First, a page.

As Generation Z enters their mid-teens, the idea of a “safe space” online to share the struggles of growing up in a chaotic, tech-driven world is one long overdue. Marcy and Josh Sinel of Storybooth did just that, garnering more than 35,000 stories submitted by teens and young adults who want their stories told. Storybooth, a YouTube app which allows users to record their stories for selection by the Sinels’ team, won Shorty and Webby and Shorty awards in 2016 and 2017 respectively. Recently, Storybooth’s YouTube Channel surpassed 100 million views, with videos generating an average of 2.1 million engagements. We spoke with the duo about their mission and why New York was the right place to grow their startup.

Tell us about your company’s beginnings. What did you see (or not see) in the market that led you to launch?

We saw a hole in the market. Much of the content being served up to kids was not fully utilizing the power of digital. Kids are moving fast and are digital wizards, and we wanted to create programming that moved at their speed and took advantage of how much you can innovate and connect in this medium. We also saw the need to create content that was meaningful and could make a positive impact in kids’ lives while being entertaining. Too often, cookie-cutter Hollywood media oversimplifies the real issues that today’s teens face – our primary mission is to create content for young adults that meets them where they really are and has a positive influence on them.

What were some of the biggest challenges that your team faced at zero stage?

The biggest challenge we faced before launch was whether young people would like and connect to the content. We had no idea if kids would record and submit their stories and if those stories could then be developed into engaging and entertaining animations. We’ll never forget when the first story submissions trickled in – the relief we felt that kids were actually sharing their personal stories. Now over 45,000 stories have been submitted, which is very humbling. Another challenge we faced was determining if our brand become a personality on YouTube. While most kids connect with YouTuber personalities because they are people, we are a brand. Our backgrounds are in community management and we knew we had to work hard to create this connection. We developed a warm, authentic and responsive voice in our social platforms and developed a strong connection with our audience. That was a real challenge and a very important goal that we accomplished.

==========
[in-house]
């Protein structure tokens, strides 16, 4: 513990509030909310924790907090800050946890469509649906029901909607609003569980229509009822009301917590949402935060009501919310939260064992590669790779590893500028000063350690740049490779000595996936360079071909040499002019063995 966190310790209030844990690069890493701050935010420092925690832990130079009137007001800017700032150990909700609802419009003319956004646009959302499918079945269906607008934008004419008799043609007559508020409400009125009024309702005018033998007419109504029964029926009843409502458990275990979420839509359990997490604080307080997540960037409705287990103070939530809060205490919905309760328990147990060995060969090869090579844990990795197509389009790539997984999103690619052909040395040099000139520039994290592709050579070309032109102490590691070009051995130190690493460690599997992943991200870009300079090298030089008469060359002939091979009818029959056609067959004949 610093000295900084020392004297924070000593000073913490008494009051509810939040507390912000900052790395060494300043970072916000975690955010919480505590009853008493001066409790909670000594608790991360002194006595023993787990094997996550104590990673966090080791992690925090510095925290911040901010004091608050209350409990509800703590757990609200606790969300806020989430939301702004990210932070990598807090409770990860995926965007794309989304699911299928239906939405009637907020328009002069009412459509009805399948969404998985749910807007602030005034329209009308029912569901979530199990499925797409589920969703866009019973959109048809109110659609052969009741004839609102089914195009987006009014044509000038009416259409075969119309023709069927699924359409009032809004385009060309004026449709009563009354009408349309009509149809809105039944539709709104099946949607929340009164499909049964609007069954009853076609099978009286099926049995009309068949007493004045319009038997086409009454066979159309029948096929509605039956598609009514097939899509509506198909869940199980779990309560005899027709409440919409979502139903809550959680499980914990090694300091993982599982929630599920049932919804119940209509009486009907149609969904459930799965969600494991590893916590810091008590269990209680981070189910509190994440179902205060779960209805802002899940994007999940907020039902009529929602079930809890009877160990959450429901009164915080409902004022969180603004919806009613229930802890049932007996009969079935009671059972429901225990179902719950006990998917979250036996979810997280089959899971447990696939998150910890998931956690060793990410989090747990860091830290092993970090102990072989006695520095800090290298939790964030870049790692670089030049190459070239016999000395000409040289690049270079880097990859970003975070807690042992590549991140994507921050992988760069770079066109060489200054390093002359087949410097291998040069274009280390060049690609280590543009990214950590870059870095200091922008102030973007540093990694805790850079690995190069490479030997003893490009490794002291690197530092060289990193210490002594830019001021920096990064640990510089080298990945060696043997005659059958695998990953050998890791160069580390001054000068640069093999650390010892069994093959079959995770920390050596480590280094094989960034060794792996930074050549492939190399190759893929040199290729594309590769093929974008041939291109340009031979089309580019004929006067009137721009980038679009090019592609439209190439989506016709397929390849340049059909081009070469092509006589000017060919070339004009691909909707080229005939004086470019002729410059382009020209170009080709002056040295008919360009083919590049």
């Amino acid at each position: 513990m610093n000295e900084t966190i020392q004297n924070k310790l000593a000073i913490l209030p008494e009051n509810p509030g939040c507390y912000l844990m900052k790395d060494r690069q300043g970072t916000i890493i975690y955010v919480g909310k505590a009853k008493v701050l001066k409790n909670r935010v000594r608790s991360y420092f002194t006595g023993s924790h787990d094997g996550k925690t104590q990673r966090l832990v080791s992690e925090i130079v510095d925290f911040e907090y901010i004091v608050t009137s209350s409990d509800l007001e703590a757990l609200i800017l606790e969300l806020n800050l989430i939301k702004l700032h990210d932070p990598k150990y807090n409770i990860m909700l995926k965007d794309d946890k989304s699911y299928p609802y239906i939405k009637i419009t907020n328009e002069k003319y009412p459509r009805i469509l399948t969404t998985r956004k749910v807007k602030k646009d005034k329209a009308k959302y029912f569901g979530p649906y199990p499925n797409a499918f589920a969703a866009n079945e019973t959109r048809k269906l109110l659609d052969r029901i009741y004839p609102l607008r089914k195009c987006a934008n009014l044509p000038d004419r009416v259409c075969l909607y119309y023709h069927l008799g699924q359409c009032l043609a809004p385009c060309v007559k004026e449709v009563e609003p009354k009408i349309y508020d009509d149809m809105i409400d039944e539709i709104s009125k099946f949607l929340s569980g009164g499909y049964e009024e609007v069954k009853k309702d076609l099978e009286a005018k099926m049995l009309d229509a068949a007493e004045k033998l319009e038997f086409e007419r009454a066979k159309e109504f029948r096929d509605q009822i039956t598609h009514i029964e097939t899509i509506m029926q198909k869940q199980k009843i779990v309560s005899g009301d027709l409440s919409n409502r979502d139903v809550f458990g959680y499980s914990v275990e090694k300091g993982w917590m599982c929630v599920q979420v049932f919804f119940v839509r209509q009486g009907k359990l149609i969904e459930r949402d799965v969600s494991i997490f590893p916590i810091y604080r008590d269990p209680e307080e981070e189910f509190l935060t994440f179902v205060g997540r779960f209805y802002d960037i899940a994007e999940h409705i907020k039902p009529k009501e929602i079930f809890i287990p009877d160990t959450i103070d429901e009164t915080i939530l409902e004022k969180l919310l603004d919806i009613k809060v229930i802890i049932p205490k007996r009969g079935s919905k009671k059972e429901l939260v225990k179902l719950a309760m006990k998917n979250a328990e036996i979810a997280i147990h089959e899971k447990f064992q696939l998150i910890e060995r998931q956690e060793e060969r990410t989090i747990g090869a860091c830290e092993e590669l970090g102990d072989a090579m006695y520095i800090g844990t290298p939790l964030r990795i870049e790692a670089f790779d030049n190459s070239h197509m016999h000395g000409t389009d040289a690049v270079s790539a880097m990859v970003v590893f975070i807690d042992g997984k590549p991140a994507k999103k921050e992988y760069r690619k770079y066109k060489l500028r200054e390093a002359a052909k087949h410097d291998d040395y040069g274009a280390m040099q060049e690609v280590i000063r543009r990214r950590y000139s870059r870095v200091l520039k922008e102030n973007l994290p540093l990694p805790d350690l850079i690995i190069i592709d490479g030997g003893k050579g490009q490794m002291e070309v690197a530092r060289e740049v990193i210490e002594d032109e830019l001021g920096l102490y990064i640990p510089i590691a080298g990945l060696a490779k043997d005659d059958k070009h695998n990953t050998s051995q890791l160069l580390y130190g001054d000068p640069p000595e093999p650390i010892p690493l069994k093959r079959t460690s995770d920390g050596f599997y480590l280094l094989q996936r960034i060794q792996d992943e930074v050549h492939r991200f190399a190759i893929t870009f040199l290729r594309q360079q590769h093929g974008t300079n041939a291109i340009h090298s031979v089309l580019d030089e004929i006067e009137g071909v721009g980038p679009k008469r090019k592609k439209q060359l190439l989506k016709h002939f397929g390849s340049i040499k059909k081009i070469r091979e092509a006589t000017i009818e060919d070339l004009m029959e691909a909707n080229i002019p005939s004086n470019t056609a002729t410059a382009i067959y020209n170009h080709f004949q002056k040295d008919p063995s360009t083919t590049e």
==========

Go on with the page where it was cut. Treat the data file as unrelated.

What makes Storybooth different from other products in this space?

There is both art and science behind what we do. The art comes in when we listen to the stories and select which ones to animate. There is not a formula for this – it’s a combination of gut and an understanding of which topics will resonate with kids. Then we have to bring in the art of animation and understand which stories our animation team can be successful with. The science comes in once we launch a story. We have a system in place for how we play in the YouTube ecosystem so that every story gets as much traction and attention as possible. This is a combination of a handful of digital tactics that we apply to every story we produce.

How do you translate your brand’s message in a way that gets you heard above the noise?

It’s the kids’ raw and authentic voices and stories that lifts Storybooth stories above the noise – we are just the delivery vehicle. Listening to a storyteller expose themselves and share a personal moment is what connects people to Storybooth and makes them pay attention to who we are. So we have all our amazing storytellers to thank for that.

Let’s talk about brand values. What means the most to your company besides industry success?

Making an impact. We believe it’s our responsibility to create digital content for young adults that will have a positive influence on their lives. Every story has that power. That’s why we do what we do.

There’s always been this rivalry between Silicon Valley and NYC in tech. What are some tangible benefits to being based in NYC?

Well, I was born and raised in NYC so I am completely biased. I don’t think Silicon Valley can compete with the energy and diversity of the companies that exist in NYC.  This helps us avoid a Silicon Valley bubble and gives us perspective. NYC always reminds us that our industry is just one of many – it’s refreshing and keeps us on our toes.

Name one place in your company’s NYC neighborhood that you and your team just can’t live without.

In New York City, we love The Coffee Shop. In Greenwich, we are big fans of The Granola Bar.

This story originally appeared in The Advertising Technology Review in 2013.

Despite the fact that Lifestreet is in social media and apps, its worth is not based on a jargon-fueled valuation, buoyed by advertising technology’s ebuillent army of publicists. LifeStreet is making ads that work for brands. How do we know this? Because the company is making money from its business model and paying its developer partners, to the tune of $100 million, having driven more than 200 million app installs. LifeStreet’s advertising technology approach focuses on relevancy in its advertising, using its method of “iterative high velocity testing” to find the most effective elements of an advertisement and it seems that investors are backing its methods. The Advertising Technology Review spoke with Lifestreet Media CEO Mitchel Weissman about his company and its data-driven approach to advertising technology.

Your company recently received a $66 million investment, ostensibly because your business model is that strong. What are you doing differently with social and mobile in-app advertising that is different than the rest of the industry?